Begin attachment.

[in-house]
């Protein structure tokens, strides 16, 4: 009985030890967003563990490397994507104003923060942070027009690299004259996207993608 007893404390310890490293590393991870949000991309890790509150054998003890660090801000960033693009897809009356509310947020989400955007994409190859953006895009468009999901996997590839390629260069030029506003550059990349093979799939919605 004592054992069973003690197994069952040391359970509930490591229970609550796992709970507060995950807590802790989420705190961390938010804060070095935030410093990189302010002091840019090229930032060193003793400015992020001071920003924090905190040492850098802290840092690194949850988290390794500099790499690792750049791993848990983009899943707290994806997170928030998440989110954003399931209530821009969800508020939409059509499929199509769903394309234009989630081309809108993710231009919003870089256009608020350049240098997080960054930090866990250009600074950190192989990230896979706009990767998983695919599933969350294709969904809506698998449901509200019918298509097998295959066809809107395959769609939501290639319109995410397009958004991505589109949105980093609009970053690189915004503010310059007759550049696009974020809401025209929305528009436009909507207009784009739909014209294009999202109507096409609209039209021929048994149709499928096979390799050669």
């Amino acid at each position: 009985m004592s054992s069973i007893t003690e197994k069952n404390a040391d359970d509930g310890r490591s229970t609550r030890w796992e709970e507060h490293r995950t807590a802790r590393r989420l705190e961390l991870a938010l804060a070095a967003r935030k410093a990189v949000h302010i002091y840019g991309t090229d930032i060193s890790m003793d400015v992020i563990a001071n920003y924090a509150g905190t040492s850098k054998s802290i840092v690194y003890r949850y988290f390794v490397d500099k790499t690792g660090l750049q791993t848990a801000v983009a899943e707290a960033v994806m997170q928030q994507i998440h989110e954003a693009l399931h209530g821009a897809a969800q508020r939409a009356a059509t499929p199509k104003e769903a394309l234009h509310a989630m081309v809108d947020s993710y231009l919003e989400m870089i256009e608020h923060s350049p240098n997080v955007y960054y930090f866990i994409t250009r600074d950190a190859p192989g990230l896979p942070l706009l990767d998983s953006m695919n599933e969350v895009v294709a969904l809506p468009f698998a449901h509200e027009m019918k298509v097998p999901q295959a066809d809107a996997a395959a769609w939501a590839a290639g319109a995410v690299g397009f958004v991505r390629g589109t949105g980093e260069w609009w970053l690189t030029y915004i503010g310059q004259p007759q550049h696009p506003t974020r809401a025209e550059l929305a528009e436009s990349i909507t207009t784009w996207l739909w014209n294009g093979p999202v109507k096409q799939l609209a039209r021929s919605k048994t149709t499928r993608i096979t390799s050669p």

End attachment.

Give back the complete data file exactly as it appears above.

[in-house]
């Protein structure tokens, strides 16, 4: 009985030890967003563990490397994507104003923060942070027009690299004259996207993608 007893404390310890490293590393991870949000991309890790509150054998003890660090801000960033693009897809009356509310947020989400955007994409190859953006895009468009999901996997590839390629260069030029506003550059990349093979799939919605 004592054992069973003690197994069952040391359970509930490591229970609550796992709970507060995950807590802790989420705190961390938010804060070095935030410093990189302010002091840019090229930032060193003793400015992020001071920003924090905190040492850098802290840092690194949850988290390794500099790499690792750049791993848990983009899943707290994806997170928030998440989110954003399931209530821009969800508020939409059509499929199509769903394309234009989630081309809108993710231009919003870089256009608020350049240098997080960054930090866990250009600074950190192989990230896979706009990767998983695919599933969350294709969904809506698998449901509200019918298509097998295959066809809107395959769609939501290639319109995410397009958004991505589109949105980093609009970053690189915004503010310059007759550049696009974020809401025209929305528009436009909507207009784009739909014209294009999202109507096409609209039209021929048994149709499928096979390799050669």
């Amino acid at each position: 009985m004592s054992s069973i007893t003690e197994k069952n404390a040391d359970d509930g310890r490591s229970t609550r030890w796992e709970e507060h490293r995950t807590a802790r590393r989420l705190e961390l991870a938010l804060a070095a967003r935030k410093a990189v949000h302010i002091y840019g991309t090229d930032i060193s890790m003793d400015v992020i563990a001071n920003y924090a509150g905190t040492s850098k054998s802290i840092v690194y003890r949850y988290f390794v490397d500099k790499t690792g660090l750049q791993t848990a801000v983009a899943e707290a960033v994806m997170q928030q994507i998440h989110e954003a693009l399931h209530g821009a897809a969800q508020r939409a009356a059509t499929p199509k104003e769903a394309l234009h509310a989630m081309v809108d947020s993710y231009l919003e989400m870089i256009e608020h923060s350049p240098n997080v955007y960054y930090f866990i994409t250009r600074d950190a190859p192989g990230l896979p942070l706009l990767d998983s953006m695919n599933e969350v895009v294709a969904l809506p468009f698998a449901h509200e027009m019918k298509v097998p999901q295959a066809d809107a996997a395959a769609w939501a590839a290639g319109a995410v690299g397009f958004v991505r390629g589109t949105g980093e260069w609009w970053l690189t030029y915004i503010g310059q004259p007759q550049h696009p506003t974020r809401a025209e550059l929305a528009e436009s990349i909507t207009t784009w996207l739909w014209n294009g093979p999202v109507k096409q799939l609209a039209r021929s919605k048994t149709t499928r993608i096979t390799s050669p």